SOA mismatches leading to compliance issues
SMSF practitioners need to ensure the objectives of their advice align with their recommendations, as discrepancies between the two may attract ASIC’s attention, according to a consultant.
Speaking in a webinar, Licensing for Accountants chief executive Kath Bowler said SMSF practitioners operating under a licence need to ensure that when they’re providing advice that the recommendations match what the client wanted to achieve.
“We've actually been doing some reviews of statements of advice where there are some recommendations about insurance but the client never actually asked for insurance,” explained Ms Bowler.
“Don't put in a recommendation when that was never an objective that was agreed to in the scope.”
If the client wanted to review whether they should have individual trustees or a corporate trustee structure, for example, the objective would be that the client wanted to undertake a review of their trustees, and the practitioner would address this as a recommendation to move from individual trustees to a corporate trustee, she explained.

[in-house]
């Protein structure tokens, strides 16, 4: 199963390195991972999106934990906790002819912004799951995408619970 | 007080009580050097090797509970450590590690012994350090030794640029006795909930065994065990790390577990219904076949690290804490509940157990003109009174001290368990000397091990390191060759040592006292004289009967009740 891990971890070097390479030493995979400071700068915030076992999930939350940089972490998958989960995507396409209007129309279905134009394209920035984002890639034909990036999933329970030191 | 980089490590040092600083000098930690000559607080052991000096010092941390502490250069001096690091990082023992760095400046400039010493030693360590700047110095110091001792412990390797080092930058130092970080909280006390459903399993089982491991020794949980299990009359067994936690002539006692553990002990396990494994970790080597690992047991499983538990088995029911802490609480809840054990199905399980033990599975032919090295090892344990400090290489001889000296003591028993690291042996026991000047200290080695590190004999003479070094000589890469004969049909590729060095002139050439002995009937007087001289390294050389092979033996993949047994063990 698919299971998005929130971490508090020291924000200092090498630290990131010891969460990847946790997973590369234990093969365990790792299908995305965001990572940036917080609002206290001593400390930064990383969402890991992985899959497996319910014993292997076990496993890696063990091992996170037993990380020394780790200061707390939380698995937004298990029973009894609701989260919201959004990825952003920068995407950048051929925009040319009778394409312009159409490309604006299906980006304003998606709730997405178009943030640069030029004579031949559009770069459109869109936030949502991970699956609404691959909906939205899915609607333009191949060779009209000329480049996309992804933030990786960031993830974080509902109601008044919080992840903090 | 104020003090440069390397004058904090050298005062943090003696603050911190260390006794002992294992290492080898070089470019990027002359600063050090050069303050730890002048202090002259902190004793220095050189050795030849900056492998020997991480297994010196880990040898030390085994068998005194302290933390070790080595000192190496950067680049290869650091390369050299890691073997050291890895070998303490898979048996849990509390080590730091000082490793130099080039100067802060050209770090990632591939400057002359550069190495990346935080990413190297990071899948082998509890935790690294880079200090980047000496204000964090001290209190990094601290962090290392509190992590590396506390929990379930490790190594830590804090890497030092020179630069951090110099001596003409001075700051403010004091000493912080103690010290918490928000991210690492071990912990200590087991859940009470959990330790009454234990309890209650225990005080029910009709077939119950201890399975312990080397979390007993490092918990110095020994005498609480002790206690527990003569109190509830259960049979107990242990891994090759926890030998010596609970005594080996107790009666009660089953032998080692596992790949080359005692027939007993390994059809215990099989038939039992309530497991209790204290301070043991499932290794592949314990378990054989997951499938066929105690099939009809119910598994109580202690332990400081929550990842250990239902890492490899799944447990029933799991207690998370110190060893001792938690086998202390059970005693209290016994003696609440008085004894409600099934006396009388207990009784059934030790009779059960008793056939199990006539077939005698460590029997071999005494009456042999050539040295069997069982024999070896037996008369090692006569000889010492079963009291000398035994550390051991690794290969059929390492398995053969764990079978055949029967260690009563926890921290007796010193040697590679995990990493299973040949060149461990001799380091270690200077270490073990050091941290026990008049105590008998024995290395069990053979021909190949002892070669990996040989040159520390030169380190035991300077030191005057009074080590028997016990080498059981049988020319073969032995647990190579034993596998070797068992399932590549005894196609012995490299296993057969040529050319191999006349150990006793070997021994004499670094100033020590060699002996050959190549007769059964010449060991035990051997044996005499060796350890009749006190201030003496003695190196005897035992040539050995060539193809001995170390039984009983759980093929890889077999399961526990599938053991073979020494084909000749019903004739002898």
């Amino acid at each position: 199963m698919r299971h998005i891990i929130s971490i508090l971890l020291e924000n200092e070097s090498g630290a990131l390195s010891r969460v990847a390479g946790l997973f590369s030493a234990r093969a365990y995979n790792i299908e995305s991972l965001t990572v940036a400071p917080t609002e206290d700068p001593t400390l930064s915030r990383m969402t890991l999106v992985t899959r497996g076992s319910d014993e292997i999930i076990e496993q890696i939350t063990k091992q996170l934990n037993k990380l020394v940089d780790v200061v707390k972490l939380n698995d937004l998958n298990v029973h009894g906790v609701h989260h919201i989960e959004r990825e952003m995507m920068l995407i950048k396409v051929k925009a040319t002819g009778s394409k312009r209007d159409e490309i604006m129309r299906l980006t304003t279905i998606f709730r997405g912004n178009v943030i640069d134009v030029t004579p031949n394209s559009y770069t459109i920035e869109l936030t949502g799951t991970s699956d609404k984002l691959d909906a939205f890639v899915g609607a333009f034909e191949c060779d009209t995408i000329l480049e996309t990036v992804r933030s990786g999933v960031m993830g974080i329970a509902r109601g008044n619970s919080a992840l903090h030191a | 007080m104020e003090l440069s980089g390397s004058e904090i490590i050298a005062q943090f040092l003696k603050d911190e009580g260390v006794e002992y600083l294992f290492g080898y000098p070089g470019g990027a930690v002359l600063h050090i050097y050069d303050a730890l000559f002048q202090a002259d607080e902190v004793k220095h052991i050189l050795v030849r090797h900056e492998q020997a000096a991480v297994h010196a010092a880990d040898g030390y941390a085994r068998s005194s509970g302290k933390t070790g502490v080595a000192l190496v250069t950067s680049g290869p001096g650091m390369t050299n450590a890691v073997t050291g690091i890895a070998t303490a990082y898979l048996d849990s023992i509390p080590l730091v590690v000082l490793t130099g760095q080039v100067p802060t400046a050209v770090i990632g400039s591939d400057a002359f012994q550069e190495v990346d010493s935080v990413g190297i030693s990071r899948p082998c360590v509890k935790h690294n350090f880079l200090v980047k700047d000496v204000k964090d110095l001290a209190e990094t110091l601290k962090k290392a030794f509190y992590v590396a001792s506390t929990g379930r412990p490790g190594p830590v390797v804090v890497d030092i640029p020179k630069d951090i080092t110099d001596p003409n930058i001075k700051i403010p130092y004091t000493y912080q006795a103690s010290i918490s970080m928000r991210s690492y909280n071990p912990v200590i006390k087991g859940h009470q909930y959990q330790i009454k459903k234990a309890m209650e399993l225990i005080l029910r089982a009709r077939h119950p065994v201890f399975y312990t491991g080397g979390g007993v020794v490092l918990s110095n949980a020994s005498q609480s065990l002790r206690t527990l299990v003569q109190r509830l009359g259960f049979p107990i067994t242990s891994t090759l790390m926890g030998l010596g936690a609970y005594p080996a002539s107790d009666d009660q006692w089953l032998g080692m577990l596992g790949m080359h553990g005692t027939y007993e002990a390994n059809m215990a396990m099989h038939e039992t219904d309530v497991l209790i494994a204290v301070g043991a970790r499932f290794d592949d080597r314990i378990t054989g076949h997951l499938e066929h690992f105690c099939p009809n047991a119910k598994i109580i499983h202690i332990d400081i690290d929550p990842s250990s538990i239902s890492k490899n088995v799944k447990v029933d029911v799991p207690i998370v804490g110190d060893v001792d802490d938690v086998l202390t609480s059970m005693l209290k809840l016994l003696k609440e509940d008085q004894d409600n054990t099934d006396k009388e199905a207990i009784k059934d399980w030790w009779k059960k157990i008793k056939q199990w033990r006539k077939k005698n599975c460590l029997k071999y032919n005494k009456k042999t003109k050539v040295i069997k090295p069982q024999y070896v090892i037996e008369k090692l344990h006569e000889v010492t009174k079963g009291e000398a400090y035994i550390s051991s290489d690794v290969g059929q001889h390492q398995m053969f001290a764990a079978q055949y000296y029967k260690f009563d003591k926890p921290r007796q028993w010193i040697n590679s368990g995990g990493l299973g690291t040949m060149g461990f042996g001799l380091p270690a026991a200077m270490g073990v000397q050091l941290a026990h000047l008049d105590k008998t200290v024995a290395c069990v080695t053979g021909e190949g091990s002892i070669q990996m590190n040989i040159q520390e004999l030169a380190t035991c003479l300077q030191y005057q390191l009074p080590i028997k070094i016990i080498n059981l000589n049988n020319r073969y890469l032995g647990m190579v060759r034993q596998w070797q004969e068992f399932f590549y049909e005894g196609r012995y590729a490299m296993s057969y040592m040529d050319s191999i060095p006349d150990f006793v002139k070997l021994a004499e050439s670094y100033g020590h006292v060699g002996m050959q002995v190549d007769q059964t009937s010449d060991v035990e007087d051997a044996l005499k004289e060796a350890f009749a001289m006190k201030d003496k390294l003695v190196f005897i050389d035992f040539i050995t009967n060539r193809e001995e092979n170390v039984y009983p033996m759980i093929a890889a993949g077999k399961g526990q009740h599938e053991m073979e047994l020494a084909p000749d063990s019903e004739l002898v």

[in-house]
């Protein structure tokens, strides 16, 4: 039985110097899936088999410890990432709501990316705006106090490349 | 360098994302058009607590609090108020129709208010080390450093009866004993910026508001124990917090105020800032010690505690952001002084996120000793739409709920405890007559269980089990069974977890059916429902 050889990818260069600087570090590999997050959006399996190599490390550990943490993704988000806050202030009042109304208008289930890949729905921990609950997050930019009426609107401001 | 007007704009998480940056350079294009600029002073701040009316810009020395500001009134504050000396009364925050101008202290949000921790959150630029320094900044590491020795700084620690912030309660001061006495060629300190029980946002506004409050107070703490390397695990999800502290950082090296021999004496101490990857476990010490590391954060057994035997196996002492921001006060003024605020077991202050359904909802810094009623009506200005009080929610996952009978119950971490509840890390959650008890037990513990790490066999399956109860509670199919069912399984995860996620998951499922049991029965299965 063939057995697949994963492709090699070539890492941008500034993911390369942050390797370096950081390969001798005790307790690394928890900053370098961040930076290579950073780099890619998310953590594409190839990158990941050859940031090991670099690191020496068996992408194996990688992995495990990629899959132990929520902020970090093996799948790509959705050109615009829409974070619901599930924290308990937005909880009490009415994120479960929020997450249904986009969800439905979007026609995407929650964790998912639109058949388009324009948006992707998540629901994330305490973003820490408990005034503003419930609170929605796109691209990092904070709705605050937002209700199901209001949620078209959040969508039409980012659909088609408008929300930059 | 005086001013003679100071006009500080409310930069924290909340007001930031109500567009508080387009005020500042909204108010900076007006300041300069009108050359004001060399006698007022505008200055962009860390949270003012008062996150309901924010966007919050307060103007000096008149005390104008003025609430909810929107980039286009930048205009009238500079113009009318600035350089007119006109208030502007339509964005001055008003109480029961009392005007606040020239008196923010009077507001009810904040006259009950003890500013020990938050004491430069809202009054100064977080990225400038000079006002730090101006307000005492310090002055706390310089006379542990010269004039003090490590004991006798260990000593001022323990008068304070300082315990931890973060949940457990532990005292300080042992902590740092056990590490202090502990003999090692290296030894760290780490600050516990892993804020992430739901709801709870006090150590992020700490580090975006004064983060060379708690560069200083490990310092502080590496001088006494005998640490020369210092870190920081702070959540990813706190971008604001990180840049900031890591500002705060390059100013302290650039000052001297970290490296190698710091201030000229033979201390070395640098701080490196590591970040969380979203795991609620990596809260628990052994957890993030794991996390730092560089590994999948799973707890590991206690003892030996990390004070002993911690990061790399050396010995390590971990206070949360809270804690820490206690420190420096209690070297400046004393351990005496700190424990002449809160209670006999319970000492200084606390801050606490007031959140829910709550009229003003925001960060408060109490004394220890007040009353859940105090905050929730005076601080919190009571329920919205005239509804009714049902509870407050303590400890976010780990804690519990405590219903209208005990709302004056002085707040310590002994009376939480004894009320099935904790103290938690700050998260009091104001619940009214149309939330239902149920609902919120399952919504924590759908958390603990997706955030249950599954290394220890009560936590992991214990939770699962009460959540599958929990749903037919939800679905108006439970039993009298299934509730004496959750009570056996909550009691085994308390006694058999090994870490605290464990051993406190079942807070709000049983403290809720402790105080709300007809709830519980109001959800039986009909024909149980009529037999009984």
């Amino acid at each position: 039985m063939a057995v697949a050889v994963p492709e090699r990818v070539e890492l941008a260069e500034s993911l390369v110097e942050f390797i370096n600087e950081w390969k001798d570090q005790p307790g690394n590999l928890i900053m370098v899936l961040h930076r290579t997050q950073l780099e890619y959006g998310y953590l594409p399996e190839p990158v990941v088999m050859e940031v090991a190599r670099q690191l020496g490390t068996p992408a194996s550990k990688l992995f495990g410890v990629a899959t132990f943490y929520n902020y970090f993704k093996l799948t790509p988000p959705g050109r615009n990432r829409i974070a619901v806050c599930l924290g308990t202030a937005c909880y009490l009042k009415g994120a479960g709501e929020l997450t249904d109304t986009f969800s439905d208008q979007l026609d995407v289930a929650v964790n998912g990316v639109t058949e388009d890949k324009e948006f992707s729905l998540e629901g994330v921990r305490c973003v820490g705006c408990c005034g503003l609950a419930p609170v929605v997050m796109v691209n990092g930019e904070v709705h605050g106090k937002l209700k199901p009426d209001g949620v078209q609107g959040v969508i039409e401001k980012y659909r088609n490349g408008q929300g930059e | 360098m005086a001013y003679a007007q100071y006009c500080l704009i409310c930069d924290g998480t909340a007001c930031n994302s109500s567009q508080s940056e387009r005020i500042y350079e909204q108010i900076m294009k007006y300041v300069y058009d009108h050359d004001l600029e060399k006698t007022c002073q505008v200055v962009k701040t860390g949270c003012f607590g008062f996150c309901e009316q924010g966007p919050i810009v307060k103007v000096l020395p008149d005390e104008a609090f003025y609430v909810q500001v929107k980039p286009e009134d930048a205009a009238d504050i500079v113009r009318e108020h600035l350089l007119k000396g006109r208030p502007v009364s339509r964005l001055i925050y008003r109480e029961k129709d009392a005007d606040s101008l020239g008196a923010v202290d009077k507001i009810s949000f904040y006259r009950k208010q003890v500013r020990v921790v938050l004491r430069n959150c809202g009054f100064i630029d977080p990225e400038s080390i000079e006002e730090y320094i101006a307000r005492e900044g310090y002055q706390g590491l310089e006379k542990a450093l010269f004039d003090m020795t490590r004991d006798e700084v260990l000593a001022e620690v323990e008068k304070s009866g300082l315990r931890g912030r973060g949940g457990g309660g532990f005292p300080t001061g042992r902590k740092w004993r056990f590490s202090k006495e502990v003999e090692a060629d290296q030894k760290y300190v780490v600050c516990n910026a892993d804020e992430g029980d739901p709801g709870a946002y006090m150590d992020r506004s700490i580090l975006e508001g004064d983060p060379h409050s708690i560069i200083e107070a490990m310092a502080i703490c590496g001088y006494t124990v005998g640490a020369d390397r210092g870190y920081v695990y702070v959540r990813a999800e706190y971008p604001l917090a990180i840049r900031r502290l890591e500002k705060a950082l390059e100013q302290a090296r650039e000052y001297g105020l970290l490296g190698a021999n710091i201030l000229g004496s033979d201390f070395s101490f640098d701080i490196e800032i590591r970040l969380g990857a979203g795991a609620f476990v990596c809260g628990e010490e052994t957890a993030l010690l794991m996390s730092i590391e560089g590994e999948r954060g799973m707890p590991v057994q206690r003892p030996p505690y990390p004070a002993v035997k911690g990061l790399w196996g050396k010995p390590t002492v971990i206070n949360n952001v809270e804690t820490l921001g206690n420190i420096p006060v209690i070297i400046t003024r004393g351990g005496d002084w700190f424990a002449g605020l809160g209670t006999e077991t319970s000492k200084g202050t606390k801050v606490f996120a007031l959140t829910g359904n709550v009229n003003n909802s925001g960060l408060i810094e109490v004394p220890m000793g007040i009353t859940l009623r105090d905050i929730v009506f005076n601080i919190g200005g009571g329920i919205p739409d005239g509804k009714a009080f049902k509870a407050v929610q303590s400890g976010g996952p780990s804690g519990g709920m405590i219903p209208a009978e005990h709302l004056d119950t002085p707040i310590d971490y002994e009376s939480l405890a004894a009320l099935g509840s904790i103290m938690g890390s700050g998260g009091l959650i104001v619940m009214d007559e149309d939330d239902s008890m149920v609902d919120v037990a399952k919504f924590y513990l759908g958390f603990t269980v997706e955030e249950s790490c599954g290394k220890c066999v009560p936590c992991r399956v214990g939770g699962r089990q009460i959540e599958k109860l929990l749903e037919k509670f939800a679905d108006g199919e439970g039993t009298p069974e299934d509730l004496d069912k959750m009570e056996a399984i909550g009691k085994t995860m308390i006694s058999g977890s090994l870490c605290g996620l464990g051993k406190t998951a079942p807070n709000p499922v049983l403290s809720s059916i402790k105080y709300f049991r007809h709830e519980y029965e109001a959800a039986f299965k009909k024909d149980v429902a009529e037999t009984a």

Ms Bowler said that the objectives and the reasons for your recommendations can change during the course of a conversation with a client.
“A classic example is where the client comes in and they ask for say an income of $200,000 [from their account-based pension] but by the end of the meeting they actually want $240,000, so you recommend $240,000,” she said,
“It happens very, very often, where the recommendation and objective don't match, and it’s a really easy thing for ASIC to pick up on,” she said.
ASIC, she said, may question why the objective doesn’t meet the recommendation, but it’s simply because the conversation changed during the hour-long meeting.
“It's important just to make sure that the two match-up and to cross-check back at the end of the meeting,” said Ms Bowler.
Miranda Brownlee is the deputy editor of SMSF Adviser, which is the leading source of news, strategy and educational content for professionals working in the SMSF sector.
Since joining the team in 2014, Miranda has been responsible for breaking some of the biggest superannuation stories in Australia, and has reported extensively on technical strategy and legislative updates. Miranda has also directed SMSF Adviser's print publication for several years.
Miranda also has broad business and financial services reporting experience, having written for titles including Investor Daily, ifa and Accountants Daily.